Los Angeles County officials Wednesday unveiled details of their first full-scale "telecommuting" project, which they hope will eventually enable thousands of county employees to work at home on computers. Supervisor Mike Antonovich and Chief Administrative Officer Richard Dixon said at a press conference that about 200 volunteers will be working at home by August, and officials expect 2,000 of the county's 17,000 downtown employees to be telecommuting in the next five years. The concept is part of the South Coast Air Quality Management District's master plan to help alleviate smog by reducing traffic in the region.
BUSINESS
July 29, 1996 | KAREN KAPLAN
Seven hundred thousand workers in the Southland are putting technology to work for them--at home. They are telecommuters, and they spend at least one day a week working from home or a nearby tele-center equipped with all the comforts of the workplace. According to figures released this month by the Southern California Telecommuting Partnership, the number of telecommuters has increased 11% since last fall. The reason is technology.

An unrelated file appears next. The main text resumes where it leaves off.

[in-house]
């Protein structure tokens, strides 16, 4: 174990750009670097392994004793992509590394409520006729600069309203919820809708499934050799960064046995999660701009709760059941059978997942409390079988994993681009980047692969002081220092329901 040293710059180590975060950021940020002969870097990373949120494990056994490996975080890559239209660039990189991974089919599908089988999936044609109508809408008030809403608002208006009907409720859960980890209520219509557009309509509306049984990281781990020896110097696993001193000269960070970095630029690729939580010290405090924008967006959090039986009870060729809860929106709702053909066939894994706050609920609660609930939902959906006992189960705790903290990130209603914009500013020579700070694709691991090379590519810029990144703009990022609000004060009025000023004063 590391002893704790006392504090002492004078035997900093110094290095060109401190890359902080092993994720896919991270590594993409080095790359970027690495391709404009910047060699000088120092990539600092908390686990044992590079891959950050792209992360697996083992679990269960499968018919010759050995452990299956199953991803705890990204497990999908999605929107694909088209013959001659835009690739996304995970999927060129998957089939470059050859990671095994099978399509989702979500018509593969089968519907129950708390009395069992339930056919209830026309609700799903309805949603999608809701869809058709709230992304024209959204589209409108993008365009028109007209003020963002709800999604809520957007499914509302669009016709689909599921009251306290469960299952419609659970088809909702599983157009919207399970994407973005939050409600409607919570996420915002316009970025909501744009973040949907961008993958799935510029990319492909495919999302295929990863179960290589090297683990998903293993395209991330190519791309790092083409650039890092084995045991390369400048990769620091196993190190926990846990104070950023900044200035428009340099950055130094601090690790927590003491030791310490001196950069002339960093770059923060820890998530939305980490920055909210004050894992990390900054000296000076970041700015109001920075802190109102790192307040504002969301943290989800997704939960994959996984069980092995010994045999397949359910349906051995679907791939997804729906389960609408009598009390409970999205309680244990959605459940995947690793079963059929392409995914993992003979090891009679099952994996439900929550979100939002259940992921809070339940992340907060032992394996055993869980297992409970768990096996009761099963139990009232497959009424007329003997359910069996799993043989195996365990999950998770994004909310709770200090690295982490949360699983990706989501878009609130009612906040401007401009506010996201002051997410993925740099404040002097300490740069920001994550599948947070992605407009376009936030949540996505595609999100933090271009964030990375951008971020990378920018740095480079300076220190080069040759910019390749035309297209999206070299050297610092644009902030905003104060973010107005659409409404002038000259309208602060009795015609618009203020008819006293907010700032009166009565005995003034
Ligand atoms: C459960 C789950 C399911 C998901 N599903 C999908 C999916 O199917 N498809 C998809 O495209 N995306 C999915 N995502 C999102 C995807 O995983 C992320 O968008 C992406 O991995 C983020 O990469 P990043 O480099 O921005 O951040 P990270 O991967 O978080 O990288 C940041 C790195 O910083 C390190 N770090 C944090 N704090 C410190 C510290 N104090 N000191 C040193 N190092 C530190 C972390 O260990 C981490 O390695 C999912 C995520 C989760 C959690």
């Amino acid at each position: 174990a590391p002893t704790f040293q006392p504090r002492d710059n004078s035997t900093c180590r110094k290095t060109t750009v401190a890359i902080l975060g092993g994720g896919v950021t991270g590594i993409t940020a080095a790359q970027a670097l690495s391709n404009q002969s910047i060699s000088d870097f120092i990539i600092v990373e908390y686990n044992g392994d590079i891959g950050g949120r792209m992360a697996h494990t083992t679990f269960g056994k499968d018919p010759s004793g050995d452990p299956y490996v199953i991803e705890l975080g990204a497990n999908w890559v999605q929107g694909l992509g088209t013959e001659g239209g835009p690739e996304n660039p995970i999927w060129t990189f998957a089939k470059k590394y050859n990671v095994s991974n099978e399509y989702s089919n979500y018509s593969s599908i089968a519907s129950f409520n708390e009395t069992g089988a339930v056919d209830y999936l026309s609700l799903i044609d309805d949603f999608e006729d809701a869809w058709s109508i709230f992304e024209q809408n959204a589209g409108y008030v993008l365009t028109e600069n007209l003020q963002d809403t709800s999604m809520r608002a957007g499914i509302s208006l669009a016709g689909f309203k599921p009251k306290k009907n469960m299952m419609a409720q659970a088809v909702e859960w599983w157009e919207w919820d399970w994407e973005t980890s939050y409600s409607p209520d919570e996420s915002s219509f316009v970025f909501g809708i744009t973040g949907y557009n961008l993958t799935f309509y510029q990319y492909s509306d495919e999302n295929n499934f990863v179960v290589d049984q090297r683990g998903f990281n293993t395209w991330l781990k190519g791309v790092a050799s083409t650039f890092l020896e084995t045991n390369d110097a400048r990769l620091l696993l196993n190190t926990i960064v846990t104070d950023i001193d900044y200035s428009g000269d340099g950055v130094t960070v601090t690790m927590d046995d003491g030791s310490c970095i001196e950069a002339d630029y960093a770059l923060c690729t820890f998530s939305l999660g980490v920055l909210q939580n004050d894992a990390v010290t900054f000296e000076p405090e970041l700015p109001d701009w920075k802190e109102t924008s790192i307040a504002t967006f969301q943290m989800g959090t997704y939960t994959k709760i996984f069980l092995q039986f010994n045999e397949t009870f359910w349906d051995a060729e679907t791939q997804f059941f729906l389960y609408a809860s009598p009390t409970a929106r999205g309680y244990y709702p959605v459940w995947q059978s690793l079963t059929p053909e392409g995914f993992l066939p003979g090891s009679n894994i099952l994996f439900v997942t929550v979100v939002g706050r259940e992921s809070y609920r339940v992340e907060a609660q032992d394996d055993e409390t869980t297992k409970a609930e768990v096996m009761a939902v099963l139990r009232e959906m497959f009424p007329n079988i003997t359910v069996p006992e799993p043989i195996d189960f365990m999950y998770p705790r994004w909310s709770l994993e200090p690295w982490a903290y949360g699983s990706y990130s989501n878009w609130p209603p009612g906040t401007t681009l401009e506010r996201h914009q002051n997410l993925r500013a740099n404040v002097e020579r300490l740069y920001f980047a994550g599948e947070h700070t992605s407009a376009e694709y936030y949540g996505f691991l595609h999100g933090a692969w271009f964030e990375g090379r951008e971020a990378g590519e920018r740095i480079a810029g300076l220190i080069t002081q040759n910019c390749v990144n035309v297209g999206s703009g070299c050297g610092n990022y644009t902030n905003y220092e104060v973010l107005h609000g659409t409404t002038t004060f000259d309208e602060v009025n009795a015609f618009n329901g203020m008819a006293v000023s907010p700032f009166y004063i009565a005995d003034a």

BUSINESS
April 17, 1991 | TIMOTHY H. WILLARD, TIMOTHY H. WILLARD is managing editor of the Futurist, a publication of the World Future Society in Bethesda, Md
Telecommuting is typically seen as being high-tech, computer-oriented, home-based and full time. But that won't necessarily be the case in the future. None of these features are essential to telecommuting, says Patricia Mokhtarian of UC Davis, who has spent six years administering and evaluation telecommuting pilot programs. "Telecommunications technology may be no more sophisticated than the telephone," she says.
REAL ESTATE
September 11, 2005 | From Times wire reports
The rise in telecommuting has led to home offices becoming the most popular special-function room that architects are being asked to design, according to the American Institute of Architects' Home Design Trends Survey for the second quarter of 2005. Low-maintenance materials and more storage space are also increasingly sought. Meanwhile, consumer demand for exercise rooms appears to have peaked in many markets. Upscale entryways and defined hallways are becoming less popular.
BUSINESS
May 12, 1992 | KATHY M. KRISTOF
Working from home may be the nation's fastest-growing employment trend. Already more than 25 million Americans work from home at least part time, and the numbers continue to swell each year. Some believe that the growth will only accelerate with the current baby boom and the growth of more flexible employment practices. But "telecommuters" often confront problems they'd never have in the office.
BUSINESS
July 29, 2009 | Michael S. Rosenwald, Rosenwald writes for the Washington Post.